The studies were also performed in healthy volunteers, who were randomly divided into 2 groups. Group 1 (n=8) was used to generate reference values (slopeendo.norm and slopetrans.norm for the subendocardial layer and full-wall thickness, respectively; values are mean±SD). Group 2 (n=10) was added to the patient cohort to simulate the relatively high proportion of normal subjects that are typically referred for noninvasive testing to achieve a more reliable calculation of specificity. For the comparison of PET versus quantitative coronary angiography (QCA), the study cohort of 41 patients (33 with documented CAD, 8 without CAD) was supplemented by an additional 8 low-likelihood subjects (collected randomly from our normal database) for the same reasons. Receiver-operator characteristic (ROC) analyses14 were employed to determine the diagnostic performance of MR upslope data for the detection of CAD. CAD was defined either anatomically as ≥1 stenosis ≥50% in diameter in any of the 3 coronary arteries (and their side branches with a diameter ≥2 mm) or hemodynamically as ≥1 sector with a CFR <1.65 (mean minus 2SD of the normal database at our institution), which is in agreement with CFR threshold values of 1.2 to 1.7.15 16 Further, ROC analyses were performed separately for 1-, 2-, and 3-vessel disease. To test the performance of MR perfusion imaging for each coronary artery, sectors 1 and/or 8, 3, and 5 and/or 6 from all slices were assigned to the left anterior descending, the circumflex, and the right coronary artery, respectively, assuming these sectors as centers of corresponding perfusion territories (sectors 2, 4, and 7 were not used for this analysis). The coronary angiograms were analyzed by an automated geometric-densitometric edge-detection algorithm.17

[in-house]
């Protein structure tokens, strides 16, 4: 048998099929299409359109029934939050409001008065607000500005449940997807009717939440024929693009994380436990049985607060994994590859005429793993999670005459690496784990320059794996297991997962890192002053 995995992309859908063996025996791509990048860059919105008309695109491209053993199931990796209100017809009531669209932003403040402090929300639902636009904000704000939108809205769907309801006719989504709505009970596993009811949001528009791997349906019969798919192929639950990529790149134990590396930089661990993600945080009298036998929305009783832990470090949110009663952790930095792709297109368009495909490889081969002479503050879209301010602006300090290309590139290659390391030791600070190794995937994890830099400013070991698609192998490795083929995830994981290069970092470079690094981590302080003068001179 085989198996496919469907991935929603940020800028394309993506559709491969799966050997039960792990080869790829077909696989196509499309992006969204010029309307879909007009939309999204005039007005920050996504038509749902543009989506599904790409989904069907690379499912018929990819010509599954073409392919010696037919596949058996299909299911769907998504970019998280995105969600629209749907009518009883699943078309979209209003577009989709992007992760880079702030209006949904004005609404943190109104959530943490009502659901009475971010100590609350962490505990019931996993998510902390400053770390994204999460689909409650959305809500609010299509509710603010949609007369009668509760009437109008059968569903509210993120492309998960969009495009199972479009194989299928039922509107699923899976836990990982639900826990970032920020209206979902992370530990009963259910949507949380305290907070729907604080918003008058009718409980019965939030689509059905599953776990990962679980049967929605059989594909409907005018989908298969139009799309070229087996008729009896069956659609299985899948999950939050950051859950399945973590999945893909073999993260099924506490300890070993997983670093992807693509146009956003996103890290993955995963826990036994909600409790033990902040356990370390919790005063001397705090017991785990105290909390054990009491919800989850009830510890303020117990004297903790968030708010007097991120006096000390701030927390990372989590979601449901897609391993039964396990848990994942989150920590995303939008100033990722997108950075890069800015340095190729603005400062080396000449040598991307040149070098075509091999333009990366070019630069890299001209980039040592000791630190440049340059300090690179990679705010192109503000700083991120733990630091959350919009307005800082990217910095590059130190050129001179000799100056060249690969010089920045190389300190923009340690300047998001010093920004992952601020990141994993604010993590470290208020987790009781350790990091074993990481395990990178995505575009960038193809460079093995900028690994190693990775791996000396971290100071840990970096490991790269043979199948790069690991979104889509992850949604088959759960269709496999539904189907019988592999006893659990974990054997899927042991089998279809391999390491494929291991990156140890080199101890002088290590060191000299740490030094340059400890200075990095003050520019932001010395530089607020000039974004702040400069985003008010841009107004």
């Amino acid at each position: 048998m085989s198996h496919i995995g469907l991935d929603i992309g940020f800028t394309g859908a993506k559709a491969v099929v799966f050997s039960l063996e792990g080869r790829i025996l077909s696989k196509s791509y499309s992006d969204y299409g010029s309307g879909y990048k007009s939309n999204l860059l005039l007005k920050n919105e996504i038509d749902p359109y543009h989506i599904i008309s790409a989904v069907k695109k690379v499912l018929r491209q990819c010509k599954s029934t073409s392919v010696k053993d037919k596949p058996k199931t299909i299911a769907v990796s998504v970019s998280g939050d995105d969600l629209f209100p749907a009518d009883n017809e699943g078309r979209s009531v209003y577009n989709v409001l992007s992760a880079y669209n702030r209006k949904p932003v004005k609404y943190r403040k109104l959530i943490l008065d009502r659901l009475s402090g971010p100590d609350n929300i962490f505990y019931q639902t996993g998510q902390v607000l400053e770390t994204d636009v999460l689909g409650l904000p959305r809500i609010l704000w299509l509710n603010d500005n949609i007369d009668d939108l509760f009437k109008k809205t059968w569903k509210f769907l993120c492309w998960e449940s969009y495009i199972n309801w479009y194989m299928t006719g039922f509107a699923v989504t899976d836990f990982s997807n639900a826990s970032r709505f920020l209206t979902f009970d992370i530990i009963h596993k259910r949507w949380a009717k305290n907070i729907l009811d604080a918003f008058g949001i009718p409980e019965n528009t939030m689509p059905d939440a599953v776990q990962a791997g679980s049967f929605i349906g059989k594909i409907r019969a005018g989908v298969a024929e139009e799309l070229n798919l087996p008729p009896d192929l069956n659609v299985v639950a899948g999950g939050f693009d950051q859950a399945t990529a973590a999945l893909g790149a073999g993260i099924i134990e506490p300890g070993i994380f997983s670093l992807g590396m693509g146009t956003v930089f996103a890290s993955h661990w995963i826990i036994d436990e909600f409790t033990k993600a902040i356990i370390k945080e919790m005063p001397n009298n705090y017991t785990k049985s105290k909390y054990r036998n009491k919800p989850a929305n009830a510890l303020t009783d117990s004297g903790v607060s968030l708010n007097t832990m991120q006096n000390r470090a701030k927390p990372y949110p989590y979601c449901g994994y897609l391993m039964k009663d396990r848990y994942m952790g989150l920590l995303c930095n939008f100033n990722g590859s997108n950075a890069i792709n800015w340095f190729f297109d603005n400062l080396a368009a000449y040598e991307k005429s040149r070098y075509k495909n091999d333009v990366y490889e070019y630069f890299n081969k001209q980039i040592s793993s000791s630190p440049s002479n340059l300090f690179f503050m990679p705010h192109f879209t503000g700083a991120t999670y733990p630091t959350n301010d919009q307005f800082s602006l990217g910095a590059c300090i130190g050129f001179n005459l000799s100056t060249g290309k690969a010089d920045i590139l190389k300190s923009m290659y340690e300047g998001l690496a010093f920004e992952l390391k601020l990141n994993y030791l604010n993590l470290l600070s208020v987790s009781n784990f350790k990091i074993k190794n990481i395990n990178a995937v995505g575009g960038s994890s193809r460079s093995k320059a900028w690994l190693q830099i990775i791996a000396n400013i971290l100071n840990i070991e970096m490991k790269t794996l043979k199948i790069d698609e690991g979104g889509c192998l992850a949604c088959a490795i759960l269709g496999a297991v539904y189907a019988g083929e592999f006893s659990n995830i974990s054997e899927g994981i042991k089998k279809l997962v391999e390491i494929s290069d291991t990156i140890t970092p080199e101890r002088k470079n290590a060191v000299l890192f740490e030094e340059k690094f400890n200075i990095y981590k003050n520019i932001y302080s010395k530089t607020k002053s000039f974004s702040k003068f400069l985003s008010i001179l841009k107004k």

Values are given as mean±SD. Using the reference values derived from the normal group 1 subjects (slopeendo.norm and slopetrans.norm), the threshold values [given as slopenorm minus (x×SD)] were determined by ROC analyses in the patient cohort that best discriminated patients with CAD (defined either hemodynamically or anatomically) from those without CAD.14 To compare disease extent by MR and PET, a repeated measures ANOVA was performed followed by paired t tests and Bonferroni correction. Sensitivities and specificities of the MR approach in different vascular territories and in patients with 1-, 2-, and 3-vessel disease were compared using χ2 tests. Intraobserver and interobserver variabilities of MR slope data are reported as mean±2SD of differences of paired analyses.18 P<0.05 was considered statistically significant.
A total of 48 patients were studied by MR, PET, and coronary angiography, and an additional 18 healthy volunteers were examined by MR. All examinations were well tolerated without complications. One MR and 2 PET studies were excluded from analysis for technical reasons. One PET study was cancelled for logistic reasons, and 4 were lost due to a storage media failure, resulting in 41 PET examinations available for comparison with MR. Demographics of patients and healthy subjects (normal group 2) included in the ROC analyses are given in Table 1⇓, and hemodynamic data for patients and volunteers are given in Table 2⇓.
Diagnostic Performance of MR Perfusion Imaging
Detection of CAD